Sally Kauluma – A Life Dedicated to Education and Independence

Sally Kauluma with her daughters, Nangula (right) and Nangado (left), and Nangado’s children Nelao and Marley. Photo: Contributed

Sally Joan Kauluma (formerly Sally Camp) arrived in Namibia in 1964 from the United States (US), her home country, with the aim of making a positive impact on people’s lives.

She began her journey as a teacher at St Mary’s Odibo near the Angolan border.

At Odibo, she taught several individuals who would later become key figures and freedom fighters in Namibia’s struggle for independence.

Among her students were notable personalities such as Netumbo Nandi-Ndaitwah, former ambassador Tuliameni Kalomoh, ambassador Joel Kaapanda, Tuli Hiveluah, general Charles Namoloh, politician Jeremiah Nambinga, Joseph Asino, Andreas Amushila, Petrus Ndadi, and others.

Despite the reluctance of some of her fellow countrymen to associate or socialise with black individuals, Kauluma actively sought to connect with local people.

On one Saturday in 1968, she attended the birthday celebration of Johannes Ndeulita, the uncle of Jeremiah Nambinga.

Kaapanda was also present at the party.

Shortly after the trio’s arrival at Ndeulita’s homestead, South African Police officers arrived and insisted on taking Kauluma back to Odibo.

However, she adamantly refused to comply and get into the police vehicle.


The following Monday, the Bantu Commissioner, a South African representative in the region, visited Odibo and informed Kauluma that her visa to remain in Namibia would not be renewed.

She had only been granted a visa for one year, despite being married to a Namibian.

After spending several years in Namibia, Kauluma’s request for visa renewal was denied, with the South African government citing “fraternisation and support of the indigenous people” as the reason for the denial.

Her unwavering stance against racism often made those with prejudiced views uncomfortable.

As a white woman, she defied societal norms by embracing all people – regardless of their background, nationality, or ethnicity.

Despite her deep connection to Namibia, she reluctantly returned to her home country. However, Namibia remained her preferred homeland.

Before departing for the US, a young man, one of her former students, asked Kauluma to deliver a letter to his uncle, who was studying in the US at the time.

That young man was none other than the now retired bishop Shihala Hamupembe and the uncle to whom the letter was addressed was the late bishop James Kauluma, the first indigenous bishop of the Anglican diocese of Namibia (then known as the diocese of Damaraland), who became Kauluma’s husband.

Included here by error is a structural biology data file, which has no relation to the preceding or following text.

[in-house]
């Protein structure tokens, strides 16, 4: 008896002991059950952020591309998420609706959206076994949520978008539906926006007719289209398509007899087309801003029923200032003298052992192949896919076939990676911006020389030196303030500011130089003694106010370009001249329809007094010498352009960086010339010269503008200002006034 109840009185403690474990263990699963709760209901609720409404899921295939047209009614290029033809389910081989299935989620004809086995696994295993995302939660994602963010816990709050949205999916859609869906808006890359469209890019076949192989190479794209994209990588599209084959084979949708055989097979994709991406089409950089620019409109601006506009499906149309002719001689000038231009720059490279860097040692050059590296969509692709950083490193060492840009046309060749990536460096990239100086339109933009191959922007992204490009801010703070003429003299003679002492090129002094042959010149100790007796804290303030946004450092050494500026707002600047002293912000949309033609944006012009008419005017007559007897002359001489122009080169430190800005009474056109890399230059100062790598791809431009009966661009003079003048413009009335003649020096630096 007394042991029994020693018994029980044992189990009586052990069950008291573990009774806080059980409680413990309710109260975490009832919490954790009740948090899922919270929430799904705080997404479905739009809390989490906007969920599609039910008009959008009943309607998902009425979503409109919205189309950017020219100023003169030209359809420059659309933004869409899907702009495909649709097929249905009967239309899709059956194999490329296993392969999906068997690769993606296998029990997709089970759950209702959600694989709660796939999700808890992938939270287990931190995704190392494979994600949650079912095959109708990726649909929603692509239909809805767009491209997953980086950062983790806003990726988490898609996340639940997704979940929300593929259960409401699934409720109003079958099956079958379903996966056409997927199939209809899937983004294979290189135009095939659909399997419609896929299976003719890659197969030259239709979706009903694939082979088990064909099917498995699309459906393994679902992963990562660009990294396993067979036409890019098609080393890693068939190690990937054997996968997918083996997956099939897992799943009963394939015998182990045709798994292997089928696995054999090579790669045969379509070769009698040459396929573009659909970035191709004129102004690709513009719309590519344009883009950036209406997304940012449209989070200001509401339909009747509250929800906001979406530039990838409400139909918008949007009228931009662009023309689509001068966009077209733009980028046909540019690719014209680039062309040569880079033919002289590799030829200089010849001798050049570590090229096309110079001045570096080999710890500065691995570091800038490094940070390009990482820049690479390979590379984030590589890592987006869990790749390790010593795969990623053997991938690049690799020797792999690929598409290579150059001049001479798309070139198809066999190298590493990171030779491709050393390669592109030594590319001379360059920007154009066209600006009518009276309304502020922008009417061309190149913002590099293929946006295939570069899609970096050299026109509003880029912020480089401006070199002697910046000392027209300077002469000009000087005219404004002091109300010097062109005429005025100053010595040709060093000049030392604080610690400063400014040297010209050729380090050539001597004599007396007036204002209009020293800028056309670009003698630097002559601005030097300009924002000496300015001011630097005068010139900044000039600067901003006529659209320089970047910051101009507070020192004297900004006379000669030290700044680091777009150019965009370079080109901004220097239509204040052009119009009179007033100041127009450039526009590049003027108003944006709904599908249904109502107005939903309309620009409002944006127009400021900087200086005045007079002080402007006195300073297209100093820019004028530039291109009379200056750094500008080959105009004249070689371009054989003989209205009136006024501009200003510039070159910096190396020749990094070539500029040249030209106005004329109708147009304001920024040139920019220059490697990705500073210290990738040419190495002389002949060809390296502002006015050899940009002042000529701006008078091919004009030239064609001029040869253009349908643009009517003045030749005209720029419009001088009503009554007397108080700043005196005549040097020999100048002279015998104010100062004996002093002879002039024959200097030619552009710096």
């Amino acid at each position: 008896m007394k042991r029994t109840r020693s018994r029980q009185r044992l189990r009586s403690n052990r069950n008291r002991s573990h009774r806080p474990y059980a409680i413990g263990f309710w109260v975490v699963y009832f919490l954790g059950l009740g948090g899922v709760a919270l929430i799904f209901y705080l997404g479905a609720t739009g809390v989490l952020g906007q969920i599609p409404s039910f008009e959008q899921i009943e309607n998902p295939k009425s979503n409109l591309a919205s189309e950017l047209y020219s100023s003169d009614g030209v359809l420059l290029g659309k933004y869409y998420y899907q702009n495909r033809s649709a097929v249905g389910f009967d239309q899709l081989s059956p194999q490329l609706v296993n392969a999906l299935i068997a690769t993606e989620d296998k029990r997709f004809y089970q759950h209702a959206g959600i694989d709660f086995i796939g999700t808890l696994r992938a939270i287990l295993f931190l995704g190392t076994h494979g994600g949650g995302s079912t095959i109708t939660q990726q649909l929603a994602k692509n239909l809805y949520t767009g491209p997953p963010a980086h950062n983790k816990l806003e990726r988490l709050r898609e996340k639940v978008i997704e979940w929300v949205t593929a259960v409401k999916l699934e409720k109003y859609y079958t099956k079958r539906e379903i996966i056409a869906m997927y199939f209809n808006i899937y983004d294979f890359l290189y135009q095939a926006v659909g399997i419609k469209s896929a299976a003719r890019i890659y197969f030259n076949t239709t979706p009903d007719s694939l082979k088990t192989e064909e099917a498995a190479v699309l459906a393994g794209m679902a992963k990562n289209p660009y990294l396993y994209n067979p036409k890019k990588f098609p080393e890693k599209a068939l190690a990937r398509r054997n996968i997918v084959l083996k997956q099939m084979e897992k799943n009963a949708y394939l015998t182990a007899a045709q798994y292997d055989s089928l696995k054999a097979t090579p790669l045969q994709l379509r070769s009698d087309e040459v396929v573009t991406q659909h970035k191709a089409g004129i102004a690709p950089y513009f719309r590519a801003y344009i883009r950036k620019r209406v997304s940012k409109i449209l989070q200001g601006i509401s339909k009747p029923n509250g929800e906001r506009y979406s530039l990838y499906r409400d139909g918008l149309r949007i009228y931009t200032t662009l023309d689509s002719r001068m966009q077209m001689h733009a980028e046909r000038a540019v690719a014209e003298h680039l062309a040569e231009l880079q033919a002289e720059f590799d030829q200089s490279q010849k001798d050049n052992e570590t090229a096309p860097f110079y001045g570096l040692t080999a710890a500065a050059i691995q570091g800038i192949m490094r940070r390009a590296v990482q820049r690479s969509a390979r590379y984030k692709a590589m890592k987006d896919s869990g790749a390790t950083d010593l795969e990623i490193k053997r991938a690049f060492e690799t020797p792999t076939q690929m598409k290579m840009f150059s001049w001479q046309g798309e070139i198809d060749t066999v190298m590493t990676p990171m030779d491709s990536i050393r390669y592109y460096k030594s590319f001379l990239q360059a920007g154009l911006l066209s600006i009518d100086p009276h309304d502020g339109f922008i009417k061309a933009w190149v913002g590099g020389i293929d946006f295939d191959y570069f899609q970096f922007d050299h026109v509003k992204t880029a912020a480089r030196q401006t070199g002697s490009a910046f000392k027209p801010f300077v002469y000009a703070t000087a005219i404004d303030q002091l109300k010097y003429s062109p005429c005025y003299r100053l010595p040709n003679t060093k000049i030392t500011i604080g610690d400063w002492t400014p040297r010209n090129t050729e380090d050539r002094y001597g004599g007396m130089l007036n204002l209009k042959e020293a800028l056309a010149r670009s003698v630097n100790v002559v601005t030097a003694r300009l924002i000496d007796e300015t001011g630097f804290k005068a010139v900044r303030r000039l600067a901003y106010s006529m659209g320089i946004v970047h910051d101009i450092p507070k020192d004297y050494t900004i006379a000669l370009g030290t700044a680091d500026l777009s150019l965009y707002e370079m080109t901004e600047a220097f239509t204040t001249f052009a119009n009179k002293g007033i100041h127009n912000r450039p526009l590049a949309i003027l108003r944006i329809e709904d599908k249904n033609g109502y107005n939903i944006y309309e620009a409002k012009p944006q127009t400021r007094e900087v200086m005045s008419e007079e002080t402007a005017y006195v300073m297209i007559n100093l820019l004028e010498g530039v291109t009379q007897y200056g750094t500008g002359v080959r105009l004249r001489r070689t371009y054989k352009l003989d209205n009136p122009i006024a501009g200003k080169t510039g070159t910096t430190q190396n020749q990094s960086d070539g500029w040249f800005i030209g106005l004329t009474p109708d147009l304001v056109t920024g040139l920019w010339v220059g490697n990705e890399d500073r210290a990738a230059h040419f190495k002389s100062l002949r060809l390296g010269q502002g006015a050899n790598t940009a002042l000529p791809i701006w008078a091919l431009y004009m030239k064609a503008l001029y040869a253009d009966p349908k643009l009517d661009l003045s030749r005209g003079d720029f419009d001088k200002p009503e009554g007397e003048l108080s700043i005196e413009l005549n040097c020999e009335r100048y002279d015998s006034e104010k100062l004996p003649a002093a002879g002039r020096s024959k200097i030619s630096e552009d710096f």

In 1978, Kauluma returned to Namibia with her new husband and daughter, ready to resume her connection with the country she held dear.

Upon arriving in Namibia, she swiftly undertook responsibilities many women from her background would not even have considered.


She remained dedicated to supporting Namibia’s quest for independence, actively engaging in efforts aimed at securing the nation’s freedom.

Some of Kauluma’s notable interventions and contributions to the liberation struggle include managing operations aimed at improving the lives of freedom fighters both within and outside the country.

She ensured that young women who had been raped by South African soldiers, also known as omakakunya, received the medical and psychosocial support they required, ensuring charges are pressed against their perpetrators.

Kauluma and James closely collaborated with human rights lawyers such as Dave Smuts and Hosea Angula, who currently serve as a Supreme Court judge and deputy judge president, respectively.

Upon the release of political prisoners, including Ben Uulenga, Ruben Hamutengela, Willie Amutenya and others, Kauluma and her husband facilitated their smooth reintegration into society.

With funding mobilised by Swapo, they bought houses for released prisoners.

Alongside James, Kauluma dedicated herself to caring for the families of political prisoners, including the late Andimba Toivo ya Toivo, who was imprisoned on Robben Island.